The iPad has been the tablet of choice for media types for barely six months, and already Samsung has come up with a credible Android challenger. And yes, people, it’s a phone, too.
One Tab in my pocket
With its 7-inch screen, The Tab is far more portable than the iPad. It's light enough to be held in one hand for long periods and small enough to fit into a large inside pocket, so you'll be much more inclined to take it out of the house.
Simply using a non-Apple tablet feels a tad rebellious and quite exciting, and Android has never looked so good. It’s just the standard 2.2 interface, but stacked with the right apps it’s beautifully smooth and simple to use. Android Market is still way behind the App Store, though.
Browsing, with the benefit of Flash support, works just as it should – although in landscape you will need to use those pinch-zoom actions as text is generally rendered too small to read. Switch to landscape for better legibility at the expense of more scrolling.
Tickled by the touchscreen
A zesty colour palette brings the Tab’s touchscreen to life. Keeping the brightness set to maximum will hammer the battery life, but it’s worth it. The 1GHz processor has no problem in translating your multi-touch swipes into slick, on-screen transitions.
7 inches is not a bad size for a personal video screen. In the hand or on a table it’s big enough without being overpowering, and small enough to be sympathetic to compressed footage such as on-demand TV. And while the 1024x600 can’t play hi-def video at its original resolution, if you weren’t counting the pixels you’d never know.
Gaming is limited but well realised. There’s a small selection of console-baiting 3D games, such as Nova, which look amazing, and the more simple Android Market fare generally translates well to the bigger screen.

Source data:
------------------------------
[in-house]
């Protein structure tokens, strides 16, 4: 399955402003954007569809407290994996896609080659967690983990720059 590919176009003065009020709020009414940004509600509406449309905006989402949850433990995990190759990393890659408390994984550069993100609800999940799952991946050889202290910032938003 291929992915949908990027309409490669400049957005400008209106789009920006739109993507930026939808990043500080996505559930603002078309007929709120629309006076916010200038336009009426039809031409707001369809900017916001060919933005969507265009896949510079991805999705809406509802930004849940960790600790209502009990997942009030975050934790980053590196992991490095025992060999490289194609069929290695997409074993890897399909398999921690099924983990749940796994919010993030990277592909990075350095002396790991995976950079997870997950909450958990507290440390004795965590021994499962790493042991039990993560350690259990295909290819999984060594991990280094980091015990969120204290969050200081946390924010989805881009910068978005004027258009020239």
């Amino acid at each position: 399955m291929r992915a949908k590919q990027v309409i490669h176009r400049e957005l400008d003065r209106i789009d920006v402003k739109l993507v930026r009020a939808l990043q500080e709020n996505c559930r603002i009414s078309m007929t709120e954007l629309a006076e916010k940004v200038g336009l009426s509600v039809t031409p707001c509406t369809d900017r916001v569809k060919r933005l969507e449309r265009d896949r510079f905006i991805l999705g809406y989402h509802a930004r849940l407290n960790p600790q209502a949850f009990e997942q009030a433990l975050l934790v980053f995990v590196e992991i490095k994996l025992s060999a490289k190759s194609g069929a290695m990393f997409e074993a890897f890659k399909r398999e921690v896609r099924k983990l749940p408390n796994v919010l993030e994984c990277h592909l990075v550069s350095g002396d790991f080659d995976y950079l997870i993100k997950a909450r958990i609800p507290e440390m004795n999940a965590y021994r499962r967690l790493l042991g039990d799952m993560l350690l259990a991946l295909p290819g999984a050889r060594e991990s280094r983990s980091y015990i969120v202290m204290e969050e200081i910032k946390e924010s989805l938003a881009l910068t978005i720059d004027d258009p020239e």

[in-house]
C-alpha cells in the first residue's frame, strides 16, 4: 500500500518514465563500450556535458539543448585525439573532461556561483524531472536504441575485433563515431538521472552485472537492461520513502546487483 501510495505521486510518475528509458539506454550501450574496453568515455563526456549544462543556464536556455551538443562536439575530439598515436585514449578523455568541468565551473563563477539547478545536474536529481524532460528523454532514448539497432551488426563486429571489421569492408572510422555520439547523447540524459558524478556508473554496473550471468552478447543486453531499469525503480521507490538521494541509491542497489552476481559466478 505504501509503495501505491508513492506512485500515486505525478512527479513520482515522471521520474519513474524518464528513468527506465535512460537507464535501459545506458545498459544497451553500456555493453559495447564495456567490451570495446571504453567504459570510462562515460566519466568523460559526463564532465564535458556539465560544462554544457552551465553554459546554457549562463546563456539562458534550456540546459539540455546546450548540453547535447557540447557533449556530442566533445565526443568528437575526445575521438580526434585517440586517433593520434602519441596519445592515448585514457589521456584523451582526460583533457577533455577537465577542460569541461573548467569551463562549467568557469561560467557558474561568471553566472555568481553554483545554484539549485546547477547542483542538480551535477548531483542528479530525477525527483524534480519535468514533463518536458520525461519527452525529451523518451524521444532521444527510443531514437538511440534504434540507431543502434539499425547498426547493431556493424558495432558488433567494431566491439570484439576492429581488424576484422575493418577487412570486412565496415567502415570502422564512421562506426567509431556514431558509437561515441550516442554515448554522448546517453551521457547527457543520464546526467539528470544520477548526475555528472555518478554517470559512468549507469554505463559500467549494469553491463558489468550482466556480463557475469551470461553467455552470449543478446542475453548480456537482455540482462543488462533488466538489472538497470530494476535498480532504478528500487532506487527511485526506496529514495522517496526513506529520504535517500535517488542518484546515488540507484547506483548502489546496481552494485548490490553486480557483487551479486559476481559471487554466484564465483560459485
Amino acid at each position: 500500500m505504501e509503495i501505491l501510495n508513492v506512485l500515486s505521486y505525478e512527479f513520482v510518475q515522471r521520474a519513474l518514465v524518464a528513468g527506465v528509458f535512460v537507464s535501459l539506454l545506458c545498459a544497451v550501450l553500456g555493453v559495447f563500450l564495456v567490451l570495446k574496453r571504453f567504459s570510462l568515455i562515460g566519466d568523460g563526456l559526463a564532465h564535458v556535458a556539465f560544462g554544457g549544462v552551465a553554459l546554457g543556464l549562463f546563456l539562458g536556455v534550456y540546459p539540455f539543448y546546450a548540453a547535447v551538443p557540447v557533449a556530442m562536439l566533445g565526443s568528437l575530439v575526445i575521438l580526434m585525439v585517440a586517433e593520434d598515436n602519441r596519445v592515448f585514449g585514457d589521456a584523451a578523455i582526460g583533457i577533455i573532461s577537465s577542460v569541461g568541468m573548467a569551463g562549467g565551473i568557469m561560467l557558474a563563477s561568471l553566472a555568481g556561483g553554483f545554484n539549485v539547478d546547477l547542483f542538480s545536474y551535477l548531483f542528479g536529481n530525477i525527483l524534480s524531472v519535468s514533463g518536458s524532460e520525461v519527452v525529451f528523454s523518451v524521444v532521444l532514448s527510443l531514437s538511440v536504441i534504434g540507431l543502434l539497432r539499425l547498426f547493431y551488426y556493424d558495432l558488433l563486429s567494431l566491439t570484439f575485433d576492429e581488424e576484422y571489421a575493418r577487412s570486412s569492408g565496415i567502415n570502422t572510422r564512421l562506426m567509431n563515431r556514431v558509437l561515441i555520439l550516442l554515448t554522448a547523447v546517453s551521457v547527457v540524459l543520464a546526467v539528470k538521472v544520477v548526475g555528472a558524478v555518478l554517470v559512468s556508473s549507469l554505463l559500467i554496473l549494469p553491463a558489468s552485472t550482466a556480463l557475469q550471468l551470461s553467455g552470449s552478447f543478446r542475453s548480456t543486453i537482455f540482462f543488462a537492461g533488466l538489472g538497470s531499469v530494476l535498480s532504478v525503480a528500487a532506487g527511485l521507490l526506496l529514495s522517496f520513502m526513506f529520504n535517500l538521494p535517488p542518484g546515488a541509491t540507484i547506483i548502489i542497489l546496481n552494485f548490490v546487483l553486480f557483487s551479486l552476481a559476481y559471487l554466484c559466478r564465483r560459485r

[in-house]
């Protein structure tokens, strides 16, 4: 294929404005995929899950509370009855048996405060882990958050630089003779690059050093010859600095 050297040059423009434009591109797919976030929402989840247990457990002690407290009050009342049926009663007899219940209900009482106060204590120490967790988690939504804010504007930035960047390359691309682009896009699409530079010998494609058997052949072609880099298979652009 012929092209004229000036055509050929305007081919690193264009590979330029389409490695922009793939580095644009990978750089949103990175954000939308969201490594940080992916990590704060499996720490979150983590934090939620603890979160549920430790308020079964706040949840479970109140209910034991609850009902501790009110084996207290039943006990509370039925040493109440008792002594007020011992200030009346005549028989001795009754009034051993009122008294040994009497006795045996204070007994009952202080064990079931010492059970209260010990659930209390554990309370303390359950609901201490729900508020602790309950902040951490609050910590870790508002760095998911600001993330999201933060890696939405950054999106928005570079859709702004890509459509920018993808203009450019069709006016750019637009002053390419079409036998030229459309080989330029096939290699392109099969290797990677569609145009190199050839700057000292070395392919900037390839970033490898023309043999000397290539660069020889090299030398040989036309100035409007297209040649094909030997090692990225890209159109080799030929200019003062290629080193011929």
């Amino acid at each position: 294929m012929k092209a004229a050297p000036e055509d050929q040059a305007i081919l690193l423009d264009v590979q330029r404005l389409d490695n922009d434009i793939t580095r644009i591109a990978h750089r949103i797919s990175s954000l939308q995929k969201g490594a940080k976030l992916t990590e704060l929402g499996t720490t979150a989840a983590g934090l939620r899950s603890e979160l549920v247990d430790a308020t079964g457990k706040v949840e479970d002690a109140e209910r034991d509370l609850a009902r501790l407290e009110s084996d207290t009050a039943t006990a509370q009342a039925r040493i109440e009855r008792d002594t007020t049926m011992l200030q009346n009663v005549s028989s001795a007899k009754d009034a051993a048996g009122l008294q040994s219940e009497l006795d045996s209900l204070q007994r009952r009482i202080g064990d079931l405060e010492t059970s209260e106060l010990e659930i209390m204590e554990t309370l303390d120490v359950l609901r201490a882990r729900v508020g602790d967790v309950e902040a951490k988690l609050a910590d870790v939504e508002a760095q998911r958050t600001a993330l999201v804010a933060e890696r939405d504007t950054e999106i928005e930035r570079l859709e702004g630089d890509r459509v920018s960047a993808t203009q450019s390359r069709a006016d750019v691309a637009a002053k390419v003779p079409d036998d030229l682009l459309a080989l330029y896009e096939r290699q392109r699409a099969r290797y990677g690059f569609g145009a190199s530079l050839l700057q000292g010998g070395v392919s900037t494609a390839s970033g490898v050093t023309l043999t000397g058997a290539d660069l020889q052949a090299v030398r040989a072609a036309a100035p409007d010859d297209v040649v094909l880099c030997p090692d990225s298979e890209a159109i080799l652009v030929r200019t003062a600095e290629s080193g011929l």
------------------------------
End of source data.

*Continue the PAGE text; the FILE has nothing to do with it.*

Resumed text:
For book worms, there’s a pre-installed e-reader giving quick and easy access to copyright-free classics. The standard music player is no iTunes but covers the basics. It'll play enhanced podcasts, for example, but ignores chapters. Output could be louder the bundled sound-isolators are better than expected.
3G is a must
While you can use the Tab purely as a Wi-Fi device, it really wants a 3G connection. After all, it’s a phone as well, but more to the point, 3G will give it freedom to roam, enabling the likes of the free Google Nav sat-nav app, which downloads maps and satellite images on the fly. An unlimited data plan is ideal but you won’t want to use this as your main phone, so brace yourself for the expense of a second SIM.
PC users get a dedicated client for file management, but Mac users are limited to drag-and-drop transfer. There’s also a microSD slot, which sits alongside the equally accessible SIM card slot. Other extremities include surprisingly good speakers, a 3MP camera with LED flash, a front-facing VGA cam and volume controls.
As a gambit, the Samsung Galaxy Tab is certainly a statement of intent – but the OS still has work to do if it is to catch up with its much-vaunted Apple rival.